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Hello, good folks. I'm a retired senior citizen that needs some help. I recently retired and have a retirement account of about $750,000. I wish to receive annual annuity payments for 20 years. I'm reliably told that I can get 7% on my investment. Here is my question: I wish to withdraw money from my account, for my livings expenses, but I also would like to leave $250,000 for my two grandchildren, roughly 5 years after I receive my 20th and last payment when they will be in their thirties. Can you folks figure out how much would my annual payments be and still allow me to leave enough money to grow to $250,000 at 7% for my two grandkids? Any help would be appreciated and I thank you.

Guest May 28, 2017
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4+0 Answers

 #1
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Where do you get 7%?  If they said that, it's a floating rate. Typical BS from investment advisors.  

Guest May 28, 2017
 #2
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You are possibly right! But, let us use it as the theoretical number to calculate the payments. In fact, my retirement account is mostly in "balanced mutual fund", which has averaged better than 7% in the last 10 years.

Guest May 28, 2017
 #3
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First, we have to determine how much money you should leave after your 20th and last payment. Since we know you want it to grow to $250,000 in 5 years' time, then we can easily figure its PV at the end of your last payment. Will use this common formula to do that:
PV = FV x [1 + R]^-N
PV =250,000 x [1+0.07]^-5
PV =250,000 x 0.7129862......
PV = $178,246.54 - this is the amount you must leave, which will grow to $250,000 at the assumed rate of 7%.
Now, how do we figure out your annual payments and still leave this amount we just calculated? There are a couple of ways of figuring that out:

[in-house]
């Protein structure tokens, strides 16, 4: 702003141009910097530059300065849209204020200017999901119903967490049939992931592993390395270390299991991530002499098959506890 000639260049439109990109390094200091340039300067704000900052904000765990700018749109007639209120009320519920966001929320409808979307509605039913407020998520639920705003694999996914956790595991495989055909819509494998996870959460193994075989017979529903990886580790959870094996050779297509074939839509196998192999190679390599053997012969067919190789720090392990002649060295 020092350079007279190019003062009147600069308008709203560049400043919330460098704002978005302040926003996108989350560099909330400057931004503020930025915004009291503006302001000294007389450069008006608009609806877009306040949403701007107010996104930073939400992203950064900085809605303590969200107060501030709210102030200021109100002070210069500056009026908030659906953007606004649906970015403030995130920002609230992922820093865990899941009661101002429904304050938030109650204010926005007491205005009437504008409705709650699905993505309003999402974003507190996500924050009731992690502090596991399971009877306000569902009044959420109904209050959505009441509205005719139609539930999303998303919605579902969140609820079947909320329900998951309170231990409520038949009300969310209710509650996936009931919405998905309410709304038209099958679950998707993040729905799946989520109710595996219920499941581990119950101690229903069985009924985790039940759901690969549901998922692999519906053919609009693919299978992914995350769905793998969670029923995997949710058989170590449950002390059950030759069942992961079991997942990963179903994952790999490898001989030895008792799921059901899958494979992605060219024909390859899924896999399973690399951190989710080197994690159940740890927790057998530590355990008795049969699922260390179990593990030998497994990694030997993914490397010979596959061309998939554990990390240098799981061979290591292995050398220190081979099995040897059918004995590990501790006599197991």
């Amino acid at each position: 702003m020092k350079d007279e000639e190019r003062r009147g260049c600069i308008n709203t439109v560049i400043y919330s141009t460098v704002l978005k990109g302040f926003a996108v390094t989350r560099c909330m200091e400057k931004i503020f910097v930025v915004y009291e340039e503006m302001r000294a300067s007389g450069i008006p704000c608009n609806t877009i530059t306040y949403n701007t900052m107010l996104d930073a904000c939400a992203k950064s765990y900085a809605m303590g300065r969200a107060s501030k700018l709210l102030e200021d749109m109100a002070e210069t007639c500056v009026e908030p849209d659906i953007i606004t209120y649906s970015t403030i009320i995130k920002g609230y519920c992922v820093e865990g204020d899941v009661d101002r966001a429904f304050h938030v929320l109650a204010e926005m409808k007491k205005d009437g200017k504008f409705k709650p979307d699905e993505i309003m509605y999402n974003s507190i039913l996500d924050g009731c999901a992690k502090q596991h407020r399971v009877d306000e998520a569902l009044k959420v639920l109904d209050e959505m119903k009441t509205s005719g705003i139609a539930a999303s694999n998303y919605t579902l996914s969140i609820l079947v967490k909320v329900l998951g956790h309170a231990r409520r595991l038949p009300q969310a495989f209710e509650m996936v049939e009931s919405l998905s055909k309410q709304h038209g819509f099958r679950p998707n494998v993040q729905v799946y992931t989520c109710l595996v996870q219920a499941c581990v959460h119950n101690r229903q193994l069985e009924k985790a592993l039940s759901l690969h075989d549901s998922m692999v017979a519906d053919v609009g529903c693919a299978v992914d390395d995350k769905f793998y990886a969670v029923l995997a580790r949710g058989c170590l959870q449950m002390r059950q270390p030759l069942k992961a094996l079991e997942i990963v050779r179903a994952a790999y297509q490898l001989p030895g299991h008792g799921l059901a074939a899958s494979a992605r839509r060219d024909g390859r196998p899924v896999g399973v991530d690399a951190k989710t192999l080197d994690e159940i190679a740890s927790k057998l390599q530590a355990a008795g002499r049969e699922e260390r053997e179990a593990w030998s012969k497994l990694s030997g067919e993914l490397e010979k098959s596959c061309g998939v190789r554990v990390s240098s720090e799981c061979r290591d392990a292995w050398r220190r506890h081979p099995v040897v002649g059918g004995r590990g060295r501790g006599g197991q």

1- We can calculate the Future Value of your $750,000 investment @ 7% over a period of 20 years, which comes to =$2,902,263.35.
2- From this amount we have to subtract the amount you wish to leave for your grandchildren =$2,902,263.35 - $178,246.54 = $2,724,016.81. This is the Future Value of your 20 annual payments.
3- Now, we can easily figure out your annual payments by using this financial formula:
FV=P{[1 + R]^N - 1/ R}
2,724,016.81 = P x {1.07^20 - 1 / 0.07}
2,724,016.81 = P x  40.99549........
P =2,724,016.81 / 40.99549......
P = $66,446.74 - This is your expected annual payment @ 7% for 20 years.
                         ____________________
We can also figure out your annual payment in another way just to make sure that the whole thing is accurate. We can use a more complicated-looking formula to give us the annual payments directly. And that formula looks like this:
-P*[(1-(1+R)^-N)/(R)]+FV*(1+(R))^-N+PV=0
-P*[(1-(1.07)^-20) /(0.07)] - 178,246.54*(1.07)^-20 + 750,000 = 0
-P*10.594014245...  - 46,062.29 + 750,000 = 0
-P*10.594014245 = -703,937.71
P = -703,937.71 / - 10.594014245
P = $66,446.74 - Which is the same as the above annual payment.

Guest May 28, 2017
 #4
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Thank you very much for this. I don't think I can understand the math, but thanks again.

Guest May 28, 2017

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